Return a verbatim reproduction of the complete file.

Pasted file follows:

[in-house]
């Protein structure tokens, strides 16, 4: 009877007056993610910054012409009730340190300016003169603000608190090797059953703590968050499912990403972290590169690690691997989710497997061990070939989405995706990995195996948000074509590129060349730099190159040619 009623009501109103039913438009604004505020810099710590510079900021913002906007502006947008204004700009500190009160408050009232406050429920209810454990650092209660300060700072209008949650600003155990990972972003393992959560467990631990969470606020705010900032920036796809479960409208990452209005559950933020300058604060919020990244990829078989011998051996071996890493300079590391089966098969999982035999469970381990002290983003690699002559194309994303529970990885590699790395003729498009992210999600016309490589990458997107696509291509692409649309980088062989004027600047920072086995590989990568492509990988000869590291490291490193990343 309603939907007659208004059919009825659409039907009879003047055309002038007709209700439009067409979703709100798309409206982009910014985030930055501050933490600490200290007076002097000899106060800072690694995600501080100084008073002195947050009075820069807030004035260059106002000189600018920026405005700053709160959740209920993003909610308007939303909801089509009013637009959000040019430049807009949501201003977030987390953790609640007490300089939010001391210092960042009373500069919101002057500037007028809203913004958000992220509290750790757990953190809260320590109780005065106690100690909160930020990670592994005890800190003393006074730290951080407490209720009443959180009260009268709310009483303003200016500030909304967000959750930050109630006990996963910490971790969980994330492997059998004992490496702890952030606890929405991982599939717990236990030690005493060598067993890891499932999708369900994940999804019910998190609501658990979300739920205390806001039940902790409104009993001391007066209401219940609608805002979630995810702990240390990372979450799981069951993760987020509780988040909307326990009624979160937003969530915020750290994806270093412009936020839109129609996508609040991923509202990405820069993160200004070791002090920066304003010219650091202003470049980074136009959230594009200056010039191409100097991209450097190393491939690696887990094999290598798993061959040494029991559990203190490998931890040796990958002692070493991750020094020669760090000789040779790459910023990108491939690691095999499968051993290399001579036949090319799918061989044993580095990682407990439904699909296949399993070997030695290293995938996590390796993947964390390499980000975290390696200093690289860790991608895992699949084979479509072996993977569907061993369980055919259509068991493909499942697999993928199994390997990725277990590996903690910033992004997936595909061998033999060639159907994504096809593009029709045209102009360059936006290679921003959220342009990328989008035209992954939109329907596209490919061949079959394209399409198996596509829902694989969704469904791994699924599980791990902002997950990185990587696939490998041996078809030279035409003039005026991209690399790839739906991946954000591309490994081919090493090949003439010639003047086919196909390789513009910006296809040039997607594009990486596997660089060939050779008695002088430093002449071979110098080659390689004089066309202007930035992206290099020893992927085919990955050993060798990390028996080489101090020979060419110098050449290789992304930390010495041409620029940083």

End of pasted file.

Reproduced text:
[in-house]
């Protein structure tokens, strides 16, 4: 009877007056993610910054012409009730340190300016003169603000608190090797059953703590968050499912990403972290590169690690691997989710497997061990070939989405995706990995195996948000074509590129060349730099190159040619 009623009501109103039913438009604004505020810099710590510079900021913002906007502006947008204004700009500190009160408050009232406050429920209810454990650092209660300060700072209008949650600003155990990972972003393992959560467990631990969470606020705010900032920036796809479960409208990452209005559950933020300058604060919020990244990829078989011998051996071996890493300079590391089966098969999982035999469970381990002290983003690699002559194309994303529970990885590699790395003729498009992210999600016309490589990458997107696509291509692409649309980088062989004027600047920072086995590989990568492509990988000869590291490291490193990343 309603939907007659208004059919009825659409039907009879003047055309002038007709209700439009067409979703709100798309409206982009910014985030930055501050933490600490200290007076002097000899106060800072690694995600501080100084008073002195947050009075820069807030004035260059106002000189600018920026405005700053709160959740209920993003909610308007939303909801089509009013637009959000040019430049807009949501201003977030987390953790609640007490300089939010001391210092960042009373500069919101002057500037007028809203913004958000992220509290750790757990953190809260320590109780005065106690100690909160930020990670592994005890800190003393006074730290951080407490209720009443959180009260009268709310009483303003200016500030909304967000959750930050109630006990996963910490971790969980994330492997059998004992490496702890952030606890929405991982599939717990236990030690005493060598067993890891499932999708369900994940999804019910998190609501658990979300739920205390806001039940902790409104009993001391007066209401219940609608805002979630995810702990240390990372979450799981069951993760987020509780988040909307326990009624979160937003969530915020750290994806270093412009936020839109129609996508609040991923509202990405820069993160200004070791002090920066304003010219650091202003470049980074136009959230594009200056010039191409100097991209450097190393491939690696887990094999290598798993061959040494029991559990203190490998931890040796990958002692070493991750020094020669760090000789040779790459910023990108491939690691095999499968051993290399001579036949090319799918061989044993580095990682407990439904699909296949399993070997030695290293995938996590390796993947964390390499980000975290390696200093690289860790991608895992699949084979479509072996993977569907061993369980055919259509068991493909499942697999993928199994390997990725277990590996903690910033992004997936595909061998033999060639159907994504096809593009029709045209102009360059936006290679921003959220342009990328989008035209992954939109329907596209490919061949079959394209399409198996596509829902694989969704469904791994699924599980791990902002997950990185990587696939490998041996078809030279035409003039005026991209690399790839739906991946954000591309490994081919090493090949003439010639003047086919196909390789513009910006296809040039997607594009990486596997660089060939050779008695002088430093002449071979110098080659390689004089066309202007930035992206290099020893992927085919990955050993060798990390028996080489101090020979060419110098050449290789992304930390010495041409620029940083």